Erke, Goldenbeld, and Vaa (2009) reviewed studies that looked at the effects of sobriety checkpoints on car crashes. To be eligible for inclusion, studies had to examine the effects of sobriety checkpoint interventions on reducing the number of crashes, and provide an estimate of the effect on crash numbers and a statistical weight (or the information for them to be computed). Studies were included if they were published from 1980 onward. Electronic bibliographic databases and bibliographies of identified sobriety checkpoint studies were searched. Both published and unpublished reports were included in the search, which was not limited to the English language and was international in scope. Not all studies had to have a reasonably comparable control area; however, a moderator analysis was conducted, which examined the effect of the sobriety checkpoints on crashes, by looking at studies with comparison groups.  

The search yielded 40 evaluations that were included in the meta-analysis, from which 166 effect sizes could be computed. Of those 40 studies, 24 included comparison groups. Nineteen studies took place in Australia, 10 studies took place in the United States, four in New Zealand, two in Sweden, two in Canada, and one study each from France, the United Kingdom, and the Netherlands. 
The estimated effects of sobriety checkpoints on crashes from the individual studies were calculated as odds ratios, and the summary effects were calculated by the log-odds method of meta-analysis. Random effects models were used to estimate the reduction in the number of crashes with, mean effect interpreted as a percentage reduction in the number of crashes.
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There is no cost information available for this practice.
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Evidence-Base (Meta-Analyses Reviewed)

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These sources were used in the development of the practice profile:

Meta-Analysis 1
Erke, Alena, Charles Goldenbeld, and Truls Vaa. 2009. “The Effects of Drink-Driving Checkpoints on Crashes–A Meta-Analysis.” Accident Analysis & Prevention 41:914–23.
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Additional References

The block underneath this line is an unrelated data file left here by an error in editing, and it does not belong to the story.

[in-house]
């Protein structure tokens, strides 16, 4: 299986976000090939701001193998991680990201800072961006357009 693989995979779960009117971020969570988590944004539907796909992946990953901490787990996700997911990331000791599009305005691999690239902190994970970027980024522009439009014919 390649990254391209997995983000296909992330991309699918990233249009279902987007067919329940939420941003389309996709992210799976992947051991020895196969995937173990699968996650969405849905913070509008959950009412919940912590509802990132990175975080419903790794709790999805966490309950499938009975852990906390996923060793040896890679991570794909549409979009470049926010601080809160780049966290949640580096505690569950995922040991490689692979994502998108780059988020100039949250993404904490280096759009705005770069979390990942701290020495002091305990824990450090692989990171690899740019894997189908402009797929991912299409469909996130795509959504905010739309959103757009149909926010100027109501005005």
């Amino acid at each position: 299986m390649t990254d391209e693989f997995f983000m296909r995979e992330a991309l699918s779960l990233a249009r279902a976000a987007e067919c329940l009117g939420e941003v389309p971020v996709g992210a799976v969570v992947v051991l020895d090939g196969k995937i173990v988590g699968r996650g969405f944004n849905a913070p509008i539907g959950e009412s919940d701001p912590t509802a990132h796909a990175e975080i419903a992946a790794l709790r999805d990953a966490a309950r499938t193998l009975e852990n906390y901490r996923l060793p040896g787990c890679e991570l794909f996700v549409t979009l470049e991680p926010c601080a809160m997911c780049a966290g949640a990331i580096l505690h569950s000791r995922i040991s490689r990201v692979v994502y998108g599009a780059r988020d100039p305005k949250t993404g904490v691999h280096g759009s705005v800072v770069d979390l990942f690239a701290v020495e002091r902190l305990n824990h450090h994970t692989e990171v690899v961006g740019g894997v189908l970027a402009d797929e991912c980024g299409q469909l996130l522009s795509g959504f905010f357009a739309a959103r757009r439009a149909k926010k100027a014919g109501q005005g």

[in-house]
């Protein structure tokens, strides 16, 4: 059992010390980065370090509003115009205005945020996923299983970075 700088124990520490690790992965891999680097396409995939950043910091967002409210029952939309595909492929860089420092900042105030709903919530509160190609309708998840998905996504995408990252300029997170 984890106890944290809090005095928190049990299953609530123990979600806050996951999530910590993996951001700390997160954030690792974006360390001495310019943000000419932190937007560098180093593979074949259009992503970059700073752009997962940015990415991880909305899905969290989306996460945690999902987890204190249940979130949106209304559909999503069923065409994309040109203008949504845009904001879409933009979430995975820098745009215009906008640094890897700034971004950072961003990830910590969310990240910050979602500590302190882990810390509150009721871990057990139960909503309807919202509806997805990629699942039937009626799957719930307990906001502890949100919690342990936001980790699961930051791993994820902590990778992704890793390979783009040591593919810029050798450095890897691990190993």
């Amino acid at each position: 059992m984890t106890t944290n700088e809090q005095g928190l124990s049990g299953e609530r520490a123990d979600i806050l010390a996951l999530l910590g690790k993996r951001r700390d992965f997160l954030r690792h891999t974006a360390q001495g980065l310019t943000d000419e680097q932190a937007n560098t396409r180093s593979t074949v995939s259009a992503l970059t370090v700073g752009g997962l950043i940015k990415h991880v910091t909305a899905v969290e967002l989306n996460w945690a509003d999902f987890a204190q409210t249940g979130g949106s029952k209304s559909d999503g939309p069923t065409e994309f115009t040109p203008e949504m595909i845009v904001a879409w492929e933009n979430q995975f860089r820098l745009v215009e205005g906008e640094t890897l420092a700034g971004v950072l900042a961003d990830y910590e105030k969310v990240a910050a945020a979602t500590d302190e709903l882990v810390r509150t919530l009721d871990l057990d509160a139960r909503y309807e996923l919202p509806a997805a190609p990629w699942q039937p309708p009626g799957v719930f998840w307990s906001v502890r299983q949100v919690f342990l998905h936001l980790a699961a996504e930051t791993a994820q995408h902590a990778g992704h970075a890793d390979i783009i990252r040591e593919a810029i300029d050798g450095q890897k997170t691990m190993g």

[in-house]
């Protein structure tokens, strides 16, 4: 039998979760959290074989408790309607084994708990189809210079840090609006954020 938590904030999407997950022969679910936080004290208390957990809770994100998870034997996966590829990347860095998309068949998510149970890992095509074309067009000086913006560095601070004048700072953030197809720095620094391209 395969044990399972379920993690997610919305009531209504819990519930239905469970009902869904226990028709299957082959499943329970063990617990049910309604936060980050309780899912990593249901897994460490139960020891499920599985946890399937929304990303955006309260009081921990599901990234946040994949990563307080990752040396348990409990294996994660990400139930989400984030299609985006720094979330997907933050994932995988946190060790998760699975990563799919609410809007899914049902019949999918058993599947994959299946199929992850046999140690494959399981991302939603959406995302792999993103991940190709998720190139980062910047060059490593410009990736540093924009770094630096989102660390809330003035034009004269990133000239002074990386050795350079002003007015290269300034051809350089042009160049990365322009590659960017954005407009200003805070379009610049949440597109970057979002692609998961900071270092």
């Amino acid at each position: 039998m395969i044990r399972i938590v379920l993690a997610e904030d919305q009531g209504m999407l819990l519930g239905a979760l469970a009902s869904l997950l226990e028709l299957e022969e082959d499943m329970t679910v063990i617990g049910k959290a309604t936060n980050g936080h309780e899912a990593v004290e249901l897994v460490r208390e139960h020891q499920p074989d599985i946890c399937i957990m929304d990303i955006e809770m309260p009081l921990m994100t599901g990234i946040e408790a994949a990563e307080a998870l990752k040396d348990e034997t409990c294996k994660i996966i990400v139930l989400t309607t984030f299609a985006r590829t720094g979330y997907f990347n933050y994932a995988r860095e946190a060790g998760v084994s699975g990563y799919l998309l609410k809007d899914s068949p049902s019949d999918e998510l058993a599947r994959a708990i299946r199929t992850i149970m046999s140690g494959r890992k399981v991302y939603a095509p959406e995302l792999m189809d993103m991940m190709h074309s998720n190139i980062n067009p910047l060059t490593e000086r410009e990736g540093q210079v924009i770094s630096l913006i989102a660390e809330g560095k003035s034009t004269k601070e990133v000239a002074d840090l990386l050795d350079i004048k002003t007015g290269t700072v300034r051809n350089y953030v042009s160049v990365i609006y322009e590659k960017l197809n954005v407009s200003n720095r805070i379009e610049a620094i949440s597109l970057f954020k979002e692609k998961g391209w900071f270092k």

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These sources were used in the development of the practice profile:

Fell, J.C., E.A. Langston, and A.S. Tippetts. 2005. “Evaluation of Four State Impaired Driving Enforcement Demonstration Programs: Georgia, Tennessee, Pennsylvania and Louisiana.” Annual Proceedings/Association for the Advancement of Automotive Medicine 49: 311–26.
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Related Programs

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Following are programs that are related to this practice:

Checkpoint Tennessee Effective - One study
A year-long statewide sobriety checkpoint program in Tennessee intended to combat impaired driving and reduce alcohol-related car crashes. The program is rated Effective. Researchers observed a 20.4 percent reduction over the projected number of drunk-driving fatal crashes that would have occurred with no intervention. There was a statistically significant reduction in nighttime single-vehicle injury crashes after the start of the program, positive public opinion and awareness of the program.

Community Trials Intervention to Reduce High-Risk Drinking (RHRD) Promising - One study
A multicomponent program for all ages that aims to reduce underage drinking, binge drinking, and drinking and driving by using environmental interventions and community mobilization. The program is rated Promising. The program evidence is mixed with one study finding differences between the intervention and comparison on some measures. However, another study found few statistically significant differences in their targeted outcome evaluation of alcohol-related injuries and police incidents.
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Practice Snapshot

Gender: Both

Targeted Population: Alcohol and Other Drug (AOD) Offenders

Settings: Other Community Setting

Practice Type: Community and Problem Oriented Policing, Community Awareness/Mobilization, General deterrence, Situational Crime Prevention

Unit of Analysis: Places

Alena Høye
Institute of Transport Economics
Gaustadalléen 2
Oslo 0349
Phone: +47.4889 8074